DLIR NEWS RELEASE: Two New Laws Strengthen Civil Rights in HawaiiPosted on Oct 8, 2020 in Latest News
HONOLULU – The Hawai‘i Civil Rights Commission (HCRC) today announced two new laws that affect employers and strengthen Hawai‘i’s nondiscrimination laws. Act 17 creates a new statute prohibiting employers from requiring an employee to enter into a nondisclosure agreement pertaining to sexual harassment or sexual assault as a condition of employment. Confidential settlement agreements are not prohibited. Act 17 also prohibits employers from retaliating against an employee for disclosing or discussing sexual harassment or sexual assault.
“Hawaii joins fifteen other states that have enacted laws to preclude non-disclosure agreements that prevent disclosure of sexual assault or sexual harassment as a condition of employment,” said Executive Director William Hoshijo. “Unfortunately, such agreements have enabled serial harassers to perpetrate unlawful sexual harassment.”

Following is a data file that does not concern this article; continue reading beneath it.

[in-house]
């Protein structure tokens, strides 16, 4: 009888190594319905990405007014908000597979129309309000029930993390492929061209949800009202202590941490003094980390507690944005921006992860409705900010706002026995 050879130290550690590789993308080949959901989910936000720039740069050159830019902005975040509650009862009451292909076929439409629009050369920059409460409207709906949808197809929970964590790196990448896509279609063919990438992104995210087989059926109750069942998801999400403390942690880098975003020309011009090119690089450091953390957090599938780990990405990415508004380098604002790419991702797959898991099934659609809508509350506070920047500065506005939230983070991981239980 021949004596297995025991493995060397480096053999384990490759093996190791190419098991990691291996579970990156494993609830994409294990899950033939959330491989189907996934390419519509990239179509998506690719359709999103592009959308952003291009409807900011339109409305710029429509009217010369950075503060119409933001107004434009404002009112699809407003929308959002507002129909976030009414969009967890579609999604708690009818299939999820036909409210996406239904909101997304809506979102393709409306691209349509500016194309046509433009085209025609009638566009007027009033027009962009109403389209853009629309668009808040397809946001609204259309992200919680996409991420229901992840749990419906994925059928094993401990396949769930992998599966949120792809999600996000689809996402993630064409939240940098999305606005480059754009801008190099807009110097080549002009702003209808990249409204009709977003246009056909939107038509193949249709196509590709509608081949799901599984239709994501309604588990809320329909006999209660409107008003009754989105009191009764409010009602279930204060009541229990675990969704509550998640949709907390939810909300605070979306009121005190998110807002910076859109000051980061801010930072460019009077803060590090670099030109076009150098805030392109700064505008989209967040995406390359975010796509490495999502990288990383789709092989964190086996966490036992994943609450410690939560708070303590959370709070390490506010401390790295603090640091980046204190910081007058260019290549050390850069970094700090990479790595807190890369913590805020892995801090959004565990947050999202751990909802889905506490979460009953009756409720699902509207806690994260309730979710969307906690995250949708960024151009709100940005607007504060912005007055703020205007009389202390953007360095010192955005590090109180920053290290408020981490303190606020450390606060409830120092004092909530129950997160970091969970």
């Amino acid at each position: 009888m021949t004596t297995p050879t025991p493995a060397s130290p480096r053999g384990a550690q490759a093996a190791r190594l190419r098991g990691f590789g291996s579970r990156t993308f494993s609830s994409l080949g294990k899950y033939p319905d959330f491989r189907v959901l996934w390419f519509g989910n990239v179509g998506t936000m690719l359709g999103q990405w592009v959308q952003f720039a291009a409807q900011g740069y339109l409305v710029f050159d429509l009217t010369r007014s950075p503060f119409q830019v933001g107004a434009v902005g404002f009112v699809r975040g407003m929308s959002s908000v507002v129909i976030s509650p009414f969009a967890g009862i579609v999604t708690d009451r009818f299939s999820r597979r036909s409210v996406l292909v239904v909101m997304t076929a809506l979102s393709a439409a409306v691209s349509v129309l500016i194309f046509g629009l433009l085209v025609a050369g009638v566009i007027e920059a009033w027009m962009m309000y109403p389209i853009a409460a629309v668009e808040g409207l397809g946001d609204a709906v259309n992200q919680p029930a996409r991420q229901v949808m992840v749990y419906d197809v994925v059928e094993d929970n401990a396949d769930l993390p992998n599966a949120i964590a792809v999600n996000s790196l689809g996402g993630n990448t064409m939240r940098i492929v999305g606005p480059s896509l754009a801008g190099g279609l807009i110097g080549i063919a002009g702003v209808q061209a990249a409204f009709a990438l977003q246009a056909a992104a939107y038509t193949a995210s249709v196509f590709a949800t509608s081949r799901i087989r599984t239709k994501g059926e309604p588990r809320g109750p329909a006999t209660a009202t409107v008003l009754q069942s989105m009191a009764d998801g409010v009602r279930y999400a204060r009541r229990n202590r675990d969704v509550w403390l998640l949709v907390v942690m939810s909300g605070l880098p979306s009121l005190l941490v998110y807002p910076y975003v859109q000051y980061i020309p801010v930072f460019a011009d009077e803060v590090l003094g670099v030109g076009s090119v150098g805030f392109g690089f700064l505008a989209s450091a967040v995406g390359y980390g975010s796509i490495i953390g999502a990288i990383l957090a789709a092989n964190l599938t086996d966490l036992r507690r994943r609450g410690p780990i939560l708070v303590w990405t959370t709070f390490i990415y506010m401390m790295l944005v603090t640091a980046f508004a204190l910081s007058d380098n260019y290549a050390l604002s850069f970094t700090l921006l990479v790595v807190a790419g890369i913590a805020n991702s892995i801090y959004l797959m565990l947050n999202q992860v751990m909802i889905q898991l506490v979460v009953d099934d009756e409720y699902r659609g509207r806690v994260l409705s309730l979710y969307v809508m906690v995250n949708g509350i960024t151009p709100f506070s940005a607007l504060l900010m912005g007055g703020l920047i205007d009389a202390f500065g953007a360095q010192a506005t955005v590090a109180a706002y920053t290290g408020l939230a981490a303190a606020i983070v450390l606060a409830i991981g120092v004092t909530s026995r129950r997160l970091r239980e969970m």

Act 51 amended section 378-2.5, Hawaiʻi Revised Statutes (HRS), to limit the age of convictions that may be considered in employment decisions. The new law reduces the time period that convictions can be considered from ten years, excluding periods of incarceration, to seven years for felony convictions and five years for misdemeanor convictions, excluding periods of incarceration.
Other portions of the law have not changed—an employer may only ask about and consider convictions after a conditional offer of employment is made, and then can only consider convictions that have a rational relationship to a specific job. Inquiry into and consideration of records of arrest without conviction continue to be prohibited. Statutory exceptions remain unchanged, for certain jobs in education, banking, and state employment, as well as for other types of employers as specifically provided by law.
For more information about these laws or the HCRC please visit: http://labor.hawaii.gov/hcrc/.
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Hawai‘i Civil Rights Commission